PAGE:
Based on food prices in the first half of July, a family of five was spending more than 3.5 million pounds on food per month. That figure does not take into account the additional costs for water, electricity or cooking gas.

“According to these prices, a family’s budget just for food is around five times the minimum wage, which stands at 675,000 pounds,” the report said. “That was once worth almost $450, but today barely fetches $30 on the black market.”

The observatory linked the inflation of food prices to the devaluation of the Lebanese pound against the US dollar, where the Lebanese currency has lost more than 90 percent of its value in the past two years. According to the report, the inflation “is expected to continue with the projected additional decline in the Lebanese pound’s value in the coming months.”

The fate of Lebanon remains unknown amid the collapse of state institutions.

The country’s politicians have failed to form a government, almost a year after the resignation of Hassan Diab’s government in the aftermath of the catastrophic Beirut blast on Aug. 4, 2020, which killed 211 people and injured more than 6,000.

Nine months after he was designated as prime minister, Saad Hariri announced his inability to form a government on July 15 and stepped down. He failed to reach an agreement with Lebanon President Michel Aoun over a second lineup that Hariri had presented to him.

The parliamentary consultations, aimed at designating a new Sunni figure to form a government, are set to take place on Monday. All of this despite a Sunni resentment against the Lebanese president and his political party’s way of dealing with the prime minister’s constitutional powers.

Imams and khatibs heavily criticized Lebanese politicians in their Eid khutbahs. Some of them even mentioned Aoun by name in an attempt to hold all politicians responsible for the poverty, shortages, and struggles that Lebanon has been grappling with for months.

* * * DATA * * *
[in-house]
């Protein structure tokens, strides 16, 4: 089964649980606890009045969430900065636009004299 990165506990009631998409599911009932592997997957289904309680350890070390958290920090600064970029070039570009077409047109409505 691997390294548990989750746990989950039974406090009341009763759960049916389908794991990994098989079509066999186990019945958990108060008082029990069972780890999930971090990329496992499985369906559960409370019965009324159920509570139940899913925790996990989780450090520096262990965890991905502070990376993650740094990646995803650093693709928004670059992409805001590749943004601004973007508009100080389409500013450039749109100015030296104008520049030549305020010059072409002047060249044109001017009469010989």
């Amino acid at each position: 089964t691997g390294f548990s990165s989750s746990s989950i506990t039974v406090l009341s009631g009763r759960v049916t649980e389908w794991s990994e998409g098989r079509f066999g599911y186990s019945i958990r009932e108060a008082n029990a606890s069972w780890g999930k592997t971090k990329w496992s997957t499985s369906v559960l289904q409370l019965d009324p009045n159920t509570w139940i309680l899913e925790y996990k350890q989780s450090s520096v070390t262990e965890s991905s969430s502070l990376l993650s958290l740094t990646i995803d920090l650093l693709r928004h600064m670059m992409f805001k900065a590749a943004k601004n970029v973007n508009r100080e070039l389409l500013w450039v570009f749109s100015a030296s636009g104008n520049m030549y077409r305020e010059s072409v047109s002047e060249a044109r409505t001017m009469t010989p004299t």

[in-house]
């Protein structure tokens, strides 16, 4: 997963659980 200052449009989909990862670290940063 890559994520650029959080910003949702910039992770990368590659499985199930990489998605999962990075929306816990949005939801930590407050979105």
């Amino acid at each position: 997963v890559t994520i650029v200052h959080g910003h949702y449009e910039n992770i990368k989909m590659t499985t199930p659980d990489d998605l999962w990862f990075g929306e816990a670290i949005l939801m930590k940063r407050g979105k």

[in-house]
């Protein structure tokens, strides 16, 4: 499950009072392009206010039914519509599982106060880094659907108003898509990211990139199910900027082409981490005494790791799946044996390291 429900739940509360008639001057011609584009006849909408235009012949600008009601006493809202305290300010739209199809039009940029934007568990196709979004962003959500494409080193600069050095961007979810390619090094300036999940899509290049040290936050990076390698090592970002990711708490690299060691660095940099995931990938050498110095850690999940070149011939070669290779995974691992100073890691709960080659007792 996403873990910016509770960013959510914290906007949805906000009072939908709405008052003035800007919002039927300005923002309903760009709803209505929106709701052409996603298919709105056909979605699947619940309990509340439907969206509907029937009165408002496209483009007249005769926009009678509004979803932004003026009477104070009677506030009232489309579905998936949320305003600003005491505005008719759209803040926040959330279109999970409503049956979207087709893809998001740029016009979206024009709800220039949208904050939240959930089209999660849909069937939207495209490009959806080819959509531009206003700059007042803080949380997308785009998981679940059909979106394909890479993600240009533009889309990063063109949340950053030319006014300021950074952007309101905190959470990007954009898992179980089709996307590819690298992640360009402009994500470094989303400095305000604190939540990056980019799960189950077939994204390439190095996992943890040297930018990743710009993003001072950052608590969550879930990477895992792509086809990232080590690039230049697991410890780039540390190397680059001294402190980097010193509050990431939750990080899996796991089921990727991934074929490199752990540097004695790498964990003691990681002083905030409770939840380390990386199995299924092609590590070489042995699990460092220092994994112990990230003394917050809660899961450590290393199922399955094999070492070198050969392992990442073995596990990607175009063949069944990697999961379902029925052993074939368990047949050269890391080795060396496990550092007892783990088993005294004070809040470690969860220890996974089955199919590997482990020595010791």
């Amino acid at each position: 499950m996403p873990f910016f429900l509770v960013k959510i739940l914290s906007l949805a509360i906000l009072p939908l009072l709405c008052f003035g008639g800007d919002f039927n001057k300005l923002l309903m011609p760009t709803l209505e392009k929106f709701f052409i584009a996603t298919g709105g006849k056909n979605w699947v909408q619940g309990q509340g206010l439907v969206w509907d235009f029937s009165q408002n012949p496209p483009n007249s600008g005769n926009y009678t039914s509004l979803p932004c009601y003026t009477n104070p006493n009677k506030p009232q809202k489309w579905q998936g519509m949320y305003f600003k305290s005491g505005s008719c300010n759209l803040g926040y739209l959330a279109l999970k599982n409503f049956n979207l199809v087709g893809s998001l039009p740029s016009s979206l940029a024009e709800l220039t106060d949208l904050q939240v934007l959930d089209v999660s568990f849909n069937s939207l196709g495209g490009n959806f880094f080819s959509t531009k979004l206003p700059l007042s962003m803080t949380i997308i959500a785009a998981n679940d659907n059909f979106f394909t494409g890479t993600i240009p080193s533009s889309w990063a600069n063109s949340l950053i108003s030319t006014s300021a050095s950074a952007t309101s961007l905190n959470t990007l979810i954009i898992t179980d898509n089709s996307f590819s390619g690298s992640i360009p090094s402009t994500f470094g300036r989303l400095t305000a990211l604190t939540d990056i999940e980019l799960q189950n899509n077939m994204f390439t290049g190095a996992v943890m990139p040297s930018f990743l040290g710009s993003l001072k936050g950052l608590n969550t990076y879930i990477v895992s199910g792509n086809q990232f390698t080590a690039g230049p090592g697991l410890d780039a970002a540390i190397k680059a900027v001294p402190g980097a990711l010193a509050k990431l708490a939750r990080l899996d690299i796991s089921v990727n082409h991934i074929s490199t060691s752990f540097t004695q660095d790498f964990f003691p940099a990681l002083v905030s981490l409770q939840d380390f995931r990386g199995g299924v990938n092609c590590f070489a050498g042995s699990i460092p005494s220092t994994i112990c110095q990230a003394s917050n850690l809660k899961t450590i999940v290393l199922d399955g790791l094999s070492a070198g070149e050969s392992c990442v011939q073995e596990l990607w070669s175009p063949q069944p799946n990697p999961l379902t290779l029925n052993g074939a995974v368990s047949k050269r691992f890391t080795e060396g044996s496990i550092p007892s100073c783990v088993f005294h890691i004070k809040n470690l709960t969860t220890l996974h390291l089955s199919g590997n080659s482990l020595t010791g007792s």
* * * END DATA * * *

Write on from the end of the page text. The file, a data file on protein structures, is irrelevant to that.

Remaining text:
Morocco, Algeria clash at UN General Assembly over Western Sahara

Morocco, Algeria clash at UN General Assembly over Western Sahara
Updated 13 sec ago

Morocco, Algeria clash at UN General Assembly over Western Sahara

Morocco, Algeria clash at UN General Assembly over Western Sahara
  • Algerian foreign minister: Region has ‘inalienable right to self-determination’
  • Moroccan counterpart: Algiers ‘perpetuating an invented regional conflict’

NEW YORK: Morocco and Algeria took their bitter dispute over Western Sahara to the UN General Assembly on Monday as they respectively addressed fellow world leaders.

Algerian Foreign Minister Ramtane Lamamra vowed that his country will continue to defend the “just causes of the people who are fighting for their fundamental rights, including the inalienable right to self-determination, particularly in Palestine and Western Sahara.”

But his Moroccan counterpart Nasser Bourita condemned what he called Algerian “interference” in Western Sahara, and reiterated his country’s commitment to finding a comprehensive settlement to the protracted conflict that “respects Morocco’s sovereignty and territorial integrity.”

He said Western Sahara’s 63 percent turnout in Morocco’s general elections earlier this month was the highest nationally, which shows Sahrawi attachment to the country’s territorial integrity.

Bourita urged the international community to back a “realistic, practical, permanent and consensual political solution” for the protracted crisis, saying such a solution will not be possible until Algiers “shoulders its responsibility for perpetuating an invented regional conflict.”

Algeria recently cut off ties and closed its airspace with Morocco as tensions over who controls Western Sahara have escalated between the two countries.